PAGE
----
Fall in Tuscany 2012: Brolio Castle

Rainy day near Greve in Tuscany

It rained cats and dogs the Monday that we spent in Tuscany with Al and Mitch. Despite the downpour, we drove to Greve and tasted wine at the Cantina and then ate another great lunch at Nerbone in Greve, one of my favorite restaurants in Chianti. Mitch and I split an order of steak tartare, so you know that I was a happy camper! We also split an order of pasta with cinghiale sauce—no surprise there!

My favorite photo of Brolio Castle

Although early weather forecasts called for rain all week in Tuscany, on Tuesday we awoke to brilliant sun and a gorgeous day. We were grateful for that because we had booked a tour of Brolio Castle in southeastern Chianti. Brolio Castle dates back to the 11th century and has been owned by the Ricasoli family since 1141, nearly 900 years! The family lives in the castle in the summer and in Florence in the winter. The most famous Ricasoli is Bettino, an interesting man who was a leading figure in the consolidation of Italy in the mid-1800s and a scientist who performed experiments in grape growing and vinification that led to the modern formula for Chianti wine. The tour lasted nearly three hours, and we visited the castle (although not the family quarters), the vineyards, and the winery, and we tasted three Barone Ricasoli wines.

Formal garden and countryside

Fall in Tuscany is pretty, although not so colorful as fall in the northeastern United States. In Tuscany the vineyards turn lovely shades of pale green and yellow, with a few red leaves here and there, and the countryside is spectacular. The views from Brolio Castle, which is perched on a hill, are magnificent, as you will see in the photos.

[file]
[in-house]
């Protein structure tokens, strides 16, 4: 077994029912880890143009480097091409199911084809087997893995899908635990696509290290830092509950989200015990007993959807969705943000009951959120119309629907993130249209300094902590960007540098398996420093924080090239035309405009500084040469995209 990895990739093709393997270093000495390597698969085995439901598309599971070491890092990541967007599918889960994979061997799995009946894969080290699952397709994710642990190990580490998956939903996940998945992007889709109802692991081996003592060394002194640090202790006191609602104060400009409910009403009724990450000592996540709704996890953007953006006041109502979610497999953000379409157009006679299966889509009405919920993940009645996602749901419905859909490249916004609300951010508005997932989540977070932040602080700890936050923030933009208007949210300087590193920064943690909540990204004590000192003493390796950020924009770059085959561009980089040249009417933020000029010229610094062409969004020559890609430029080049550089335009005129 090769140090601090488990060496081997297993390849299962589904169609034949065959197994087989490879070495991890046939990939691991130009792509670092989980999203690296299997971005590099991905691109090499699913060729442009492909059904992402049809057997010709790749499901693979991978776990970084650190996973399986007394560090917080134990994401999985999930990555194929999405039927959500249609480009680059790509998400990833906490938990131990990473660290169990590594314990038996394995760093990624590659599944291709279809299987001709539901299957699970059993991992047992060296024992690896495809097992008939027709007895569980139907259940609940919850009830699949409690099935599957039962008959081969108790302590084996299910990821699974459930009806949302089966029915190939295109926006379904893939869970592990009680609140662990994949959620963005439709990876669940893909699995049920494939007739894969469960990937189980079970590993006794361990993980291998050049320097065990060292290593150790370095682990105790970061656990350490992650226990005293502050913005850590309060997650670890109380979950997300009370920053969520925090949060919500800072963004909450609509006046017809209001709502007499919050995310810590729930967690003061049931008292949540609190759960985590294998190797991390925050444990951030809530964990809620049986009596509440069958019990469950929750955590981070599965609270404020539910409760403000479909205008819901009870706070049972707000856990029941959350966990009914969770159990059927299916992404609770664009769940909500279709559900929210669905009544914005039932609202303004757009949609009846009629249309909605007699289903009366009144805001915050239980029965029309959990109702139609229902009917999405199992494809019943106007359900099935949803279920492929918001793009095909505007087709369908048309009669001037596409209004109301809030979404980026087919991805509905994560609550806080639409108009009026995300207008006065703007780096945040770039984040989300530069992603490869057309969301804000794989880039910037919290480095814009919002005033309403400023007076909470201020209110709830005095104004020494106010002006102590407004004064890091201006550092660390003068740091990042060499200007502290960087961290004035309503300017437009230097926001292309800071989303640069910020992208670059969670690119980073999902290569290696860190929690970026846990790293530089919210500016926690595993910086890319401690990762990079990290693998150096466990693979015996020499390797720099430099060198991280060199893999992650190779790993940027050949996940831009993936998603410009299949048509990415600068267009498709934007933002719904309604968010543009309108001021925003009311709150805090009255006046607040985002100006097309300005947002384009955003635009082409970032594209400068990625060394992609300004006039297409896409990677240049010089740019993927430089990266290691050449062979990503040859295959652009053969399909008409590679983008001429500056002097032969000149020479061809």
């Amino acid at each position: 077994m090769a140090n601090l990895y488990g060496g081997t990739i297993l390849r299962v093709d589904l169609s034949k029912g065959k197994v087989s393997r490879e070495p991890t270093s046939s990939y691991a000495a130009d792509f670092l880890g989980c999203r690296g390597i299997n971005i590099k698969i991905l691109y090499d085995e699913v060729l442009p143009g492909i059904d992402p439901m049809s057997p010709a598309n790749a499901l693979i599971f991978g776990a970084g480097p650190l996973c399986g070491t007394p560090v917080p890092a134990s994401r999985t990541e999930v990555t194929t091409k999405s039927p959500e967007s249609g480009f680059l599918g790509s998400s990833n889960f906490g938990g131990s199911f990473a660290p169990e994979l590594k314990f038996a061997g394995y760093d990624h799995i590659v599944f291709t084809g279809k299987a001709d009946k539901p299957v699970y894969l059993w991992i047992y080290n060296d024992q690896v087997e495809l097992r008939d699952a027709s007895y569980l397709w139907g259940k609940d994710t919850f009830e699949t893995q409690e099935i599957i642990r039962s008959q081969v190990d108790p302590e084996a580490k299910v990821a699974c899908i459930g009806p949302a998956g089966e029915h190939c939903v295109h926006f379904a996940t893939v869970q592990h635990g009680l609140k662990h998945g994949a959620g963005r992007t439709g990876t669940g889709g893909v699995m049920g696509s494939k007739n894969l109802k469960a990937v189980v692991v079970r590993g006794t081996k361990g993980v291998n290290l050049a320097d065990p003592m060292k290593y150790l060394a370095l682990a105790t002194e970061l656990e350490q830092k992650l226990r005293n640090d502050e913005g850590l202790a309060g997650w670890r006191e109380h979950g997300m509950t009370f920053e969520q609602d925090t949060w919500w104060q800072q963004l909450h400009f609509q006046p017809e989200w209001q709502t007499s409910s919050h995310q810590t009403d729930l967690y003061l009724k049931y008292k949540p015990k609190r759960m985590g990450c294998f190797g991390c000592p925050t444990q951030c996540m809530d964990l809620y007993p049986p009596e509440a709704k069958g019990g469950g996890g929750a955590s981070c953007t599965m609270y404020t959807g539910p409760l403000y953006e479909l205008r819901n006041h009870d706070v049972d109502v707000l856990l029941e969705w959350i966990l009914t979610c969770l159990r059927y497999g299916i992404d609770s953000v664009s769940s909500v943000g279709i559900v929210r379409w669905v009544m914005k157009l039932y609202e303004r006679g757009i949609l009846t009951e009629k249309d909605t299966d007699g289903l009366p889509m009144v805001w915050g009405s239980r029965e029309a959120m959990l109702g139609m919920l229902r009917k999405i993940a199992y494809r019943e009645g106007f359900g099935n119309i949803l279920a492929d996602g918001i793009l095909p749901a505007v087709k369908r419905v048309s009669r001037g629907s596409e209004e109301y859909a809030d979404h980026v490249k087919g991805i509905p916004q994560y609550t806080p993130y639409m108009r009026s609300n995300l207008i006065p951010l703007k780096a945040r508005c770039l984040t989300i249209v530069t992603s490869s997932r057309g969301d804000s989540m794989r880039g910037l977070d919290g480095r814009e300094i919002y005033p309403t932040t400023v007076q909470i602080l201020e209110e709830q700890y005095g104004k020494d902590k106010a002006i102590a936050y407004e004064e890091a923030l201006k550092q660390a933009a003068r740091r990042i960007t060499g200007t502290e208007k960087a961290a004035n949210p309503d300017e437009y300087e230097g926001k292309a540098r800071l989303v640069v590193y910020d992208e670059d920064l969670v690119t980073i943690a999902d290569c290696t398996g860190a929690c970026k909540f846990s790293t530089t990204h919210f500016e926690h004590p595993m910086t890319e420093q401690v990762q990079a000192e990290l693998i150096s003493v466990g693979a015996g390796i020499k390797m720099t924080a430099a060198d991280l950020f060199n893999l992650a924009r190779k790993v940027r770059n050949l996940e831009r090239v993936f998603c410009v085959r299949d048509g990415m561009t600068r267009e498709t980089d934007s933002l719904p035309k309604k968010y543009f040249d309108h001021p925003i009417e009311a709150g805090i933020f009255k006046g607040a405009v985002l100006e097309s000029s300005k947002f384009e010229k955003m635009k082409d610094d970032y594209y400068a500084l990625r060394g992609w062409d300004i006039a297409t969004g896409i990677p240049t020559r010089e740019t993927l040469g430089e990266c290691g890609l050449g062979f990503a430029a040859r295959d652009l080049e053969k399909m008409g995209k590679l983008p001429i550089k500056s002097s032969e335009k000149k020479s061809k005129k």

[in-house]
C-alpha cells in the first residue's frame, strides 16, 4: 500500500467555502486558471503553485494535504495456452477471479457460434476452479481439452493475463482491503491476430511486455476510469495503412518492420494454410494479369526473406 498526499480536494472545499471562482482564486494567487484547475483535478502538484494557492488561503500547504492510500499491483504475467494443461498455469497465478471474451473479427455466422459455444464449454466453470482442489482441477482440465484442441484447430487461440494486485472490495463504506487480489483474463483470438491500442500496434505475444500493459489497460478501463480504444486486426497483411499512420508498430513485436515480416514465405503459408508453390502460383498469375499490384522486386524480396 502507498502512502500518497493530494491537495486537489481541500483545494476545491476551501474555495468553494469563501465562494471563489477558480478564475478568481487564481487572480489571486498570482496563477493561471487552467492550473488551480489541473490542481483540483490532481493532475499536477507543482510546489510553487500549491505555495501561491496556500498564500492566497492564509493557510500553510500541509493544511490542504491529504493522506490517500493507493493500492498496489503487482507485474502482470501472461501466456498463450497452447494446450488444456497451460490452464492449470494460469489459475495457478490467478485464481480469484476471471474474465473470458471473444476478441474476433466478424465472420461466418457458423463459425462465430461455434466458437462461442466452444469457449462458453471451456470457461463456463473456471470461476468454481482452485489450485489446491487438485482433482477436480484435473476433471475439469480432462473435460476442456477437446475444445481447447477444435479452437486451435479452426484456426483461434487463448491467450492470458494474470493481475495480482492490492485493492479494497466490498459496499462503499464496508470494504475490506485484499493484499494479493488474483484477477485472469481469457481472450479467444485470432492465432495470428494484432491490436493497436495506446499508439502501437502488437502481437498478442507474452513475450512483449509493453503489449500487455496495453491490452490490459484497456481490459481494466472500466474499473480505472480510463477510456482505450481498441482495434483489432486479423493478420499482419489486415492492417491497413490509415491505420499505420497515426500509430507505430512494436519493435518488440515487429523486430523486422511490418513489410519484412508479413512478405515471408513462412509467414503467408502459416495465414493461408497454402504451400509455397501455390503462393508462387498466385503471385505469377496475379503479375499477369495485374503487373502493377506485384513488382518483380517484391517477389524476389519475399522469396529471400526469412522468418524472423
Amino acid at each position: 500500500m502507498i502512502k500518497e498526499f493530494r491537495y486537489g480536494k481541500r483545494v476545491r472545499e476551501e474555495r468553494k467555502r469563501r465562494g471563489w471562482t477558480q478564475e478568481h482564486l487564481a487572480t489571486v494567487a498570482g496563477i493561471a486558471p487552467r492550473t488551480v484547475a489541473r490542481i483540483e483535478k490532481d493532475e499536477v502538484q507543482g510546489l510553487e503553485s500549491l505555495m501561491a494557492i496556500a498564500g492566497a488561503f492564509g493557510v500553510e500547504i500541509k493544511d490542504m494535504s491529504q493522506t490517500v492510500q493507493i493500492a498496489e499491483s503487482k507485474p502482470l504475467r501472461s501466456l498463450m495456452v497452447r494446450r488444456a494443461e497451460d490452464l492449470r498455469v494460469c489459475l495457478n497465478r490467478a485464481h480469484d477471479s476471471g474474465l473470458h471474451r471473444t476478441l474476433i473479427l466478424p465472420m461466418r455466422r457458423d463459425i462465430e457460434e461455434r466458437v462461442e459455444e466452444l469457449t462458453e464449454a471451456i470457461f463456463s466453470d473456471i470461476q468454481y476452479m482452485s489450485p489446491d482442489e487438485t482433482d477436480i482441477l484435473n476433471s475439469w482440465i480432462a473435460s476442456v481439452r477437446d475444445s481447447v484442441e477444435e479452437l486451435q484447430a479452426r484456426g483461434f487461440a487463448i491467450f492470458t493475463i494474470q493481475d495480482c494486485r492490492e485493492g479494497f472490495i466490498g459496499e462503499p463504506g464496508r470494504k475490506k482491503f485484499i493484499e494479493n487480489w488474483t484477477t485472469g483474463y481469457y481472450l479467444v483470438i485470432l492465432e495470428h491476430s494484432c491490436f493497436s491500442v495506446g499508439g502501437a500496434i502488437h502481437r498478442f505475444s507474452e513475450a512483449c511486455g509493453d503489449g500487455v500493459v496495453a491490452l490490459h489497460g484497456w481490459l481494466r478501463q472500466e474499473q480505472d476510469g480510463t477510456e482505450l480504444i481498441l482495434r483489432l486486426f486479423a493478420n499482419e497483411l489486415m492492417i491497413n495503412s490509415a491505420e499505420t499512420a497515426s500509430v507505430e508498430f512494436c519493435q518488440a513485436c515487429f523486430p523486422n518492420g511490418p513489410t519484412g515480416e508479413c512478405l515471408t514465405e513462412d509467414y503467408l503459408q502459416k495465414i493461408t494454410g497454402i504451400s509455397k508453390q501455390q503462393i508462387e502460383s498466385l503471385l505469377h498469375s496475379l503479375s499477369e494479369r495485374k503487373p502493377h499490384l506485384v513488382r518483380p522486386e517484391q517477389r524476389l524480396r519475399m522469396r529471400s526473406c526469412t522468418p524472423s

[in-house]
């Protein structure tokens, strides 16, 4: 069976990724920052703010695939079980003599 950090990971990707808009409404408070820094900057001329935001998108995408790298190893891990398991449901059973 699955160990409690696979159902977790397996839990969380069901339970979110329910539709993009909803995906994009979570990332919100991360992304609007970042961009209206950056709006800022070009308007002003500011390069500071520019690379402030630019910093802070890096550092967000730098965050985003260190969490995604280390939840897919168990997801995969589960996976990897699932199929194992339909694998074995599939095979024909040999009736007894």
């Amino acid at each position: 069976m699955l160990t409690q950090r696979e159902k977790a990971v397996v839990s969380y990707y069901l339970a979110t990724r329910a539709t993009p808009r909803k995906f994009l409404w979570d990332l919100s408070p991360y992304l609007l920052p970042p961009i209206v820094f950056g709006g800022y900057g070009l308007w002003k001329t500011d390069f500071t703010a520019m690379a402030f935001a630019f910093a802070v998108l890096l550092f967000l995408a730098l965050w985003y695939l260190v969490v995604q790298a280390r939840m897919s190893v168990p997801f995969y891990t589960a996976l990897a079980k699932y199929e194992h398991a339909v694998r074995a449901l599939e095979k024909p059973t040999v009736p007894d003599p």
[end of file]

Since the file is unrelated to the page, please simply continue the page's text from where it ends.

The Barone Ricasoli wines that we tasted—both white and red—were delicious, and if we hadn’t had to scurry to Siena, which is about 20 kilometers away and which is visible from the castle, we might have bought a case or two. But scurry we did and enjoyed lunch and hit the top sights there. On the way back to Borgo di Pietrafitta we stopped to watch another spectacular Tuscan sunset.

I’ve now seen Tuscany in spring, summer, and fall. Fall is always my favorite season, so that preference may influence my opinion, but I like fall in Tuscany best. To be absolutely certain, I guess I’ll have to give winter a try!


Gate of the castle

View through the castle gate

The tiny chapel

The keep (now the museum)

Decoration near the chapel

View from the western terrace of the castle

Countryside from the western terrace of the castle

Family quarters – view from the western terrace

Countryside from the castle

Castle from the vineyards

Picking grapes at Brolio Castle

Picking grapes at Brolio Castle – isn’t that sky wonderful? But no rain!

Yellow vineyards

Red vines–so gorgeous!

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